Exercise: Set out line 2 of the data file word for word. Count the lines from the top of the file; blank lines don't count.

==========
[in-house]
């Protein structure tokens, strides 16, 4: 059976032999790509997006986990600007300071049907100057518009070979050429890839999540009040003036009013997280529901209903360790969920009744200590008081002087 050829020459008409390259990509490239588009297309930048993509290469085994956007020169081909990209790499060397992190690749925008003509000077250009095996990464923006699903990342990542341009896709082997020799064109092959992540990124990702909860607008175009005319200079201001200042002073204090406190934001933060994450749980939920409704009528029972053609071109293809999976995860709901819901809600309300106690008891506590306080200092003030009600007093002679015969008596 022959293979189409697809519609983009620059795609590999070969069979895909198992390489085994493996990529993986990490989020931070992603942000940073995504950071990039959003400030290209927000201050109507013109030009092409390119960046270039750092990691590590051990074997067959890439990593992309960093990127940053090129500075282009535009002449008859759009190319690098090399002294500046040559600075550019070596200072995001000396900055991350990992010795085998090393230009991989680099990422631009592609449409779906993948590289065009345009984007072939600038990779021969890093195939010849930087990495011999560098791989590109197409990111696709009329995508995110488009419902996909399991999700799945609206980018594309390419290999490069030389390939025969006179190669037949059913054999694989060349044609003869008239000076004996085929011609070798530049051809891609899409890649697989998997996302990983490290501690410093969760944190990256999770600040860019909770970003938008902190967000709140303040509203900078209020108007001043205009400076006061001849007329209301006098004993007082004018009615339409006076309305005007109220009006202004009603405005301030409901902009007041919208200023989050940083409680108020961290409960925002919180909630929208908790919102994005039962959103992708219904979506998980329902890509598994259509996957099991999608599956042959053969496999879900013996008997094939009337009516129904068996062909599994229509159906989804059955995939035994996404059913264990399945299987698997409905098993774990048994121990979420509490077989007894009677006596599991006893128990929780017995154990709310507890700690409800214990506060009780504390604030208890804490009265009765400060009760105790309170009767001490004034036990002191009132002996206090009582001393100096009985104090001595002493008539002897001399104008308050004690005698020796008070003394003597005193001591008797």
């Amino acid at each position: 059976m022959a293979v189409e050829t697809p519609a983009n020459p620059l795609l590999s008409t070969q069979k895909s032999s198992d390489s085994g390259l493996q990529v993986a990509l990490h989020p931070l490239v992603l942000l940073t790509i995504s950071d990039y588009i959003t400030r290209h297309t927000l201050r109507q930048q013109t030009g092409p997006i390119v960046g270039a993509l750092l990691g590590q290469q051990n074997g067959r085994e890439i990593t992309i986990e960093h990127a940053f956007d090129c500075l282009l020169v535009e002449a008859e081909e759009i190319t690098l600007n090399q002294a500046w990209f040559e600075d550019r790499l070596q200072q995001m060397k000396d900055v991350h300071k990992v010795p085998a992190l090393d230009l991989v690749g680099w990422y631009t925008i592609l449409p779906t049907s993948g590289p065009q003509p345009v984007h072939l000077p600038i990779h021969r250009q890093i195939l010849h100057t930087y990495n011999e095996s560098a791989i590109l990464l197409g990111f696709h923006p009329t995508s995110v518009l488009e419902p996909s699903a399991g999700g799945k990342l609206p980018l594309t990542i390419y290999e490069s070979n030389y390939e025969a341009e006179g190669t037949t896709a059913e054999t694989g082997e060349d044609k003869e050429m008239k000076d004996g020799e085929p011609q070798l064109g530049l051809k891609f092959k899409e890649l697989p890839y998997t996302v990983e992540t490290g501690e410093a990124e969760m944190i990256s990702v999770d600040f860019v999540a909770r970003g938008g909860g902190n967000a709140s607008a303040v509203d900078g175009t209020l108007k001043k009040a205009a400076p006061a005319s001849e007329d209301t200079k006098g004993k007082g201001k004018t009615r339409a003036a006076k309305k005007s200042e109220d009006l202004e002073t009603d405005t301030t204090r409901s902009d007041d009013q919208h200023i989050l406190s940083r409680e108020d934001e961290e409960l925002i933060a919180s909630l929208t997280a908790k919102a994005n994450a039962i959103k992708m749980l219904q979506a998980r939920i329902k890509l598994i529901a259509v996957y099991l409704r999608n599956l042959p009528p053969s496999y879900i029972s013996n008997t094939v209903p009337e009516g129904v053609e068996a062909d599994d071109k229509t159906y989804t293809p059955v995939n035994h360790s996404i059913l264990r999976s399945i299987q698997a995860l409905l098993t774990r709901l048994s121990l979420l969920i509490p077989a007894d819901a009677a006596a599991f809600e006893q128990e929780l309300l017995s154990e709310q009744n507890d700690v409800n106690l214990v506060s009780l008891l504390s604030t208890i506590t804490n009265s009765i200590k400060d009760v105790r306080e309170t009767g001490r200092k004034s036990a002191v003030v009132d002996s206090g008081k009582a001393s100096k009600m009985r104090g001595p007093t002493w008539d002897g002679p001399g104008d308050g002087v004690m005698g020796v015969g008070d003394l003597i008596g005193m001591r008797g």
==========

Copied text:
């Protein structure tokens, strides 16, 4: 059976032999790509997006986990600007300071049907100057518009070979050429890839999540009040003036009013997280529901209903360790969920009744200590008081002087 050829020459008409390259990509490239588009297309930048993509290469085994956007020169081909990209790499060397992190690749925008003509000077250009095996990464923006699903990342990542341009896709082997020799064109092959992540990124990702909860607008175009005319200079201001200042002073204090406190934001933060994450749980939920409704009528029972053609071109293809999976995860709901819901809600309300106690008891506590306080200092003030009600007093002679015969008596 022959293979189409697809519609983009620059795609590999070969069979895909198992390489085994493996990529993986990490989020931070992603942000940073995504950071990039959003400030290209927000201050109507013109030009092409390119960046270039750092990691590590051990074997067959890439990593992309960093990127940053090129500075282009535009002449008859759009190319690098090399002294500046040559600075550019070596200072995001000396900055991350990992010795085998090393230009991989680099990422631009592609449409779906993948590289065009345009984007072939600038990779021969890093195939010849930087990495011999560098791989590109197409990111696709009329995508995110488009419902996909399991999700799945609206980018594309390419290999490069030389390939025969006179190669037949059913054999694989060349044609003869008239000076004996085929011609070798530049051809891609899409890649697989998997996302990983490290501690410093969760944190990256999770600040860019909770970003938008902190967000709140303040509203900078209020108007001043205009400076006061001849007329209301006098004993007082004018009615339409006076309305005007109220009006202004009603405005301030409901902009007041919208200023989050940083409680108020961290409960925002919180909630929208908790919102994005039962959103992708219904979506998980329902890509598994259509996957099991999608599956042959053969496999879900013996008997094939009337009516129904068996062909599994229509159906989804059955995939035994996404059913264990399945299987698997409905098993774990048994121990979420509490077989007894009677006596599991006893128990929780017995154990709310507890700690409800214990506060009780504390604030208890804490009265009765400060009760105790309170009767001490004034036990002191009132002996206090009582001393100096009985104090001595002493008539002897001399104008308050004690005698020796008070003394003597005193001591008797």